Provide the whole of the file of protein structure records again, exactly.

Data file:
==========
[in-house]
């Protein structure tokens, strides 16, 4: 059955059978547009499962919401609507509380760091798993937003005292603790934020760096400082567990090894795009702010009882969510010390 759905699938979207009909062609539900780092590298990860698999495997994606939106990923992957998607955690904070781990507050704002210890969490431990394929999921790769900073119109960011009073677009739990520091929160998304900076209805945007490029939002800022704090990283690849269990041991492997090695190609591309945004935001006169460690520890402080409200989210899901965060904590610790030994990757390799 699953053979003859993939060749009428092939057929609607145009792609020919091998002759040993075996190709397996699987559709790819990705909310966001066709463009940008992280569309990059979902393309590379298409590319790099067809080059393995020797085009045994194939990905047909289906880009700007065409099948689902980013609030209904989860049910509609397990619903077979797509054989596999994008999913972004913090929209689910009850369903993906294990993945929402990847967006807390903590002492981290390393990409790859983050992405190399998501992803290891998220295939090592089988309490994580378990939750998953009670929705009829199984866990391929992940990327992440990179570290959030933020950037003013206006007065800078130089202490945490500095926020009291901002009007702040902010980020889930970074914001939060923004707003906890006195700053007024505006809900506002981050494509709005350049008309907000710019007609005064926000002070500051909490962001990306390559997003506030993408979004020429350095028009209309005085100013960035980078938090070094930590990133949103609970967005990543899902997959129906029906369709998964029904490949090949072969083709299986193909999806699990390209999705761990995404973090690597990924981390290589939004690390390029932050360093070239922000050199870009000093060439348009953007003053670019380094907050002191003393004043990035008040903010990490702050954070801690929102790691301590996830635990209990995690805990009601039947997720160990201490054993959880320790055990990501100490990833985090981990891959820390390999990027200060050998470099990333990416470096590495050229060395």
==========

[in-house]
């Protein structure tokens, strides 16, 4: 059955059978547009499962919401609507509380760091798993937003005292603790934020760096400082567990090894795009702010009882969510010390 759905699938979207009909062609539900780092590298990860698999495997994606939106990923992957998607955690904070781990507050704002210890969490431990394929999921790769900073119109960011009073677009739990520091929160998304900076209805945007490029939002800022704090990283690849269990041991492997090695190609591309945004935001006169460690520890402080409200989210899901965060904590610790030994990757390799 699953053979003859993939060749009428092939057929609607145009792609020919091998002759040993075996190709397996699987559709790819990705909310966001066709463009940008992280569309990059979902393309590379298409590319790099067809080059393995020797085009045994194939990905047909289906880009700007065409099948689902980013609030209904989860049910509609397990619903077979797509054989596999994008999913972004913090929209689910009850369903993906294990993945929402990847967006807390903590002492981290390393990409790859983050992405190399998501992803290891998220295939090592089988309490994580378990939750998953009670929705009829199984866990391929992940990327992440990179570290959030933020950037003013206006007065800078130089202490945490500095926020009291901002009007702040902010980020889930970074914001939060923004707003906890006195700053007024505006809900506002981050494509709005350049008309907000710019007609005064926000002070500051909490962001990306390559997003506030993408979004020429350095028009209309005085100013960035980078938090070094930590990133949103609970967005990543899902997959129906029906369709998964029904490949090949072969083709299986193909999806699990390209999705761990995404973090690597990924981390290589939004690390390029932050360093070239922000050199870009000093060439348009953007003053670019380094907050002191003393004043990035008040903010990490702050954070801690929102790691301590996830635990209990995690805990009601039947997720160990201490054993959880320790055990990501100490990833985090981990891959820390390999990027200060050998470099990333990416470096590495050229060395």